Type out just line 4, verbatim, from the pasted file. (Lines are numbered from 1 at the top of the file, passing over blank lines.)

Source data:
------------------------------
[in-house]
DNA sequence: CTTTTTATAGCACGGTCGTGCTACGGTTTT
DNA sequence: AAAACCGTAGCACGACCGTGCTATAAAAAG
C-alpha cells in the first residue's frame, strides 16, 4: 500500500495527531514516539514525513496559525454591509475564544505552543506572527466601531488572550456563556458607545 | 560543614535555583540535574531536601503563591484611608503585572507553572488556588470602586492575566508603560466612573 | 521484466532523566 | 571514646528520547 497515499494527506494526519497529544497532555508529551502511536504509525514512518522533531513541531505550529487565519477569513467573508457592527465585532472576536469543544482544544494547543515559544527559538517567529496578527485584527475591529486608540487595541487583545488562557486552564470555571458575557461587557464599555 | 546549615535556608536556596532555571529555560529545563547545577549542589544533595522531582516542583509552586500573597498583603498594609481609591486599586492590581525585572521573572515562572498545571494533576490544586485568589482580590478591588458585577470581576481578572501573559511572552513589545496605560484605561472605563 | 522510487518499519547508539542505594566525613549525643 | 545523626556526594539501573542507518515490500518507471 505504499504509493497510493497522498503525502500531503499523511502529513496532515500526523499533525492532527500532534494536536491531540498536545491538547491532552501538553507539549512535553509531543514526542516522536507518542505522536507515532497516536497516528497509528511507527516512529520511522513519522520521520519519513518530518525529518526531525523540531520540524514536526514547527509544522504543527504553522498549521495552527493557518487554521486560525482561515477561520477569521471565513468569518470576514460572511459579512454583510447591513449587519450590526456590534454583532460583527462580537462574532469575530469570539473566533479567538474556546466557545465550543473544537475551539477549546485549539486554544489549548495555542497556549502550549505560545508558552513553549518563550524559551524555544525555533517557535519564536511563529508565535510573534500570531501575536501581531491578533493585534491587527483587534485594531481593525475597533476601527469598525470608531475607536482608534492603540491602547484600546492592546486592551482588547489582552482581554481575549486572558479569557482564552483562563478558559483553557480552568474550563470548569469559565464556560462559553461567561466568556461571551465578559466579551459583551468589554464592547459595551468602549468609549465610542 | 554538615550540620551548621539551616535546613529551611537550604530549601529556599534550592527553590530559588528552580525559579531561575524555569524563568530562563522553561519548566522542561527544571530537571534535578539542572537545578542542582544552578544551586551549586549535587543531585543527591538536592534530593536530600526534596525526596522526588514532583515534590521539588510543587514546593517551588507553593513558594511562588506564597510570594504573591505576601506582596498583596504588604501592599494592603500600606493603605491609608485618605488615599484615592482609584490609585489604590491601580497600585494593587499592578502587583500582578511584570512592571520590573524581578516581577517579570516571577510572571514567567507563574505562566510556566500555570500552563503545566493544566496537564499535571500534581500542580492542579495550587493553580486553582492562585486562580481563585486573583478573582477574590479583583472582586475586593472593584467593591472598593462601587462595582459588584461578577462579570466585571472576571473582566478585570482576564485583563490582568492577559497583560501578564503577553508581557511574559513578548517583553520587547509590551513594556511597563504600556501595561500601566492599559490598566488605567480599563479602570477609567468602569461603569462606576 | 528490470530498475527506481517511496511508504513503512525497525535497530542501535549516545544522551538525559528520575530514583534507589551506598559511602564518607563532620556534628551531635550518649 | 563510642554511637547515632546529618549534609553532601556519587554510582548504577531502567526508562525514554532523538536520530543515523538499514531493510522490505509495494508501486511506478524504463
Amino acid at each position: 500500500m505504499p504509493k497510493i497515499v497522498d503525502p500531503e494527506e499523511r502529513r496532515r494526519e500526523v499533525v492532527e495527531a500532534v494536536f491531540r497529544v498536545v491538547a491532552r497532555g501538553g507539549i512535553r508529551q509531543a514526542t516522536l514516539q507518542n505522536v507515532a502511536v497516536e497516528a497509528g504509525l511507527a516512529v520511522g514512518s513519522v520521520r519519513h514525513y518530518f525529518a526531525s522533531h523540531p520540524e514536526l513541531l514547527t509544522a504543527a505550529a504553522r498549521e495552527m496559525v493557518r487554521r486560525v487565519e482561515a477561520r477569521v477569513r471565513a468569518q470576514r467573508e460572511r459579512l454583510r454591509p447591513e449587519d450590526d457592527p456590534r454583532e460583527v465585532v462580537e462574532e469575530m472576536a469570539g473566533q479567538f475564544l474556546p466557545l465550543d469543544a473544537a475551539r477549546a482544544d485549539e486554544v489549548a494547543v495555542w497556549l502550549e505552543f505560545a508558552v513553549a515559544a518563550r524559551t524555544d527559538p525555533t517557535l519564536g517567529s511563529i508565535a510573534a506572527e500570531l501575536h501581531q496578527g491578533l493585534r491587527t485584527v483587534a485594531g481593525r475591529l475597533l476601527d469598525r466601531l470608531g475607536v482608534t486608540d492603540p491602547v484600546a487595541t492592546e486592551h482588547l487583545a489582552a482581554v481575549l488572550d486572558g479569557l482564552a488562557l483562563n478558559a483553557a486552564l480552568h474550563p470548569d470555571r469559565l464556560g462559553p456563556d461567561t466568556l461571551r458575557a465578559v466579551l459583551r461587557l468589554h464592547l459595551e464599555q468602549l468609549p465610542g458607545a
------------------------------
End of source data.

C-alpha cells in the first residue's frame, strides 16, 4: 500500500495527531514516539514525513496559525454591509475564544505552543506572527466601531488572550456563556458607545 | 560543614535555583540535574531536601503563591484611608503585572507553572488556588470602586492575566508603560466612573 | 521484466532523566 | 571514646528520547 497515499494527506494526519497529544497532555508529551502511536504509525514512518522533531513541531505550529487565519477569513467573508457592527465585532472576536469543544482544544494547543515559544527559538517567529496578527485584527475591529486608540487595541487583545488562557486552564470555571458575557461587557464599555 | 546549615535556608536556596532555571529555560529545563547545577549542589544533595522531582516542583509552586500573597498583603498594609481609591486599586492590581525585572521573572515562572498545571494533576490544586485568589482580590478591588458585577470581576481578572501573559511572552513589545496605560484605561472605563 | 522510487518499519547508539542505594566525613549525643 | 545523626556526594539501573542507518515490500518507471 505504499504509493497510493497522498503525502500531503499523511502529513496532515500526523499533525492532527500532534494536536491531540498536545491538547491532552501538553507539549512535553509531543514526542516522536507518542505522536507515532497516536497516528497509528511507527516512529520511522513519522520521520519519513518530518525529518526531525523540531520540524514536526514547527509544522504543527504553522498549521495552527493557518487554521486560525482561515477561520477569521471565513468569518470576514460572511459579512454583510447591513449587519450590526456590534454583532460583527462580537462574532469575530469570539473566533479567538474556546466557545465550543473544537475551539477549546485549539486554544489549548495555542497556549502550549505560545508558552513553549518563550524559551524555544525555533517557535519564536511563529508565535510573534500570531501575536501581531491578533493585534491587527483587534485594531481593525475597533476601527469598525470608531475607536482608534492603540491602547484600546492592546486592551482588547489582552482581554481575549486572558479569557482564552483562563478558559483553557480552568474550563470548569469559565464556560462559553461567561466568556461571551465578559466579551459583551468589554464592547459595551468602549468609549465610542 | 554538615550540620551548621539551616535546613529551611537550604530549601529556599534550592527553590530559588528552580525559579531561575524555569524563568530562563522553561519548566522542561527544571530537571534535578539542572537545578542542582544552578544551586551549586549535587543531585543527591538536592534530593536530600526534596525526596522526588514532583515534590521539588510543587514546593517551588507553593513558594511562588506564597510570594504573591505576601506582596498583596504588604501592599494592603500600606493603605491609608485618605488615599484615592482609584490609585489604590491601580497600585494593587499592578502587583500582578511584570512592571520590573524581578516581577517579570516571577510572571514567567507563574505562566510556566500555570500552563503545566493544566496537564499535571500534581500542580492542579495550587493553580486553582492562585486562580481563585486573583478573582477574590479583583472582586475586593472593584467593591472598593462601587462595582459588584461578577462579570466585571472576571473582566478585570482576564485583563490582568492577559497583560501578564503577553508581557511574559513578548517583553520587547509590551513594556511597563504600556501595561500601566492599559490598566488605567480599563479602570477609567468602569461603569462606576 | 528490470530498475527506481517511496511508504513503512525497525535497530542501535549516545544522551538525559528520575530514583534507589551506598559511602564518607563532620556534628551531635550518649 | 563510642554511637547515632546529618549534609553532601556519587554510582548504577531502567526508562525514554532523538536520530543515523538499514531493510522490505509495494508501486511506478524504463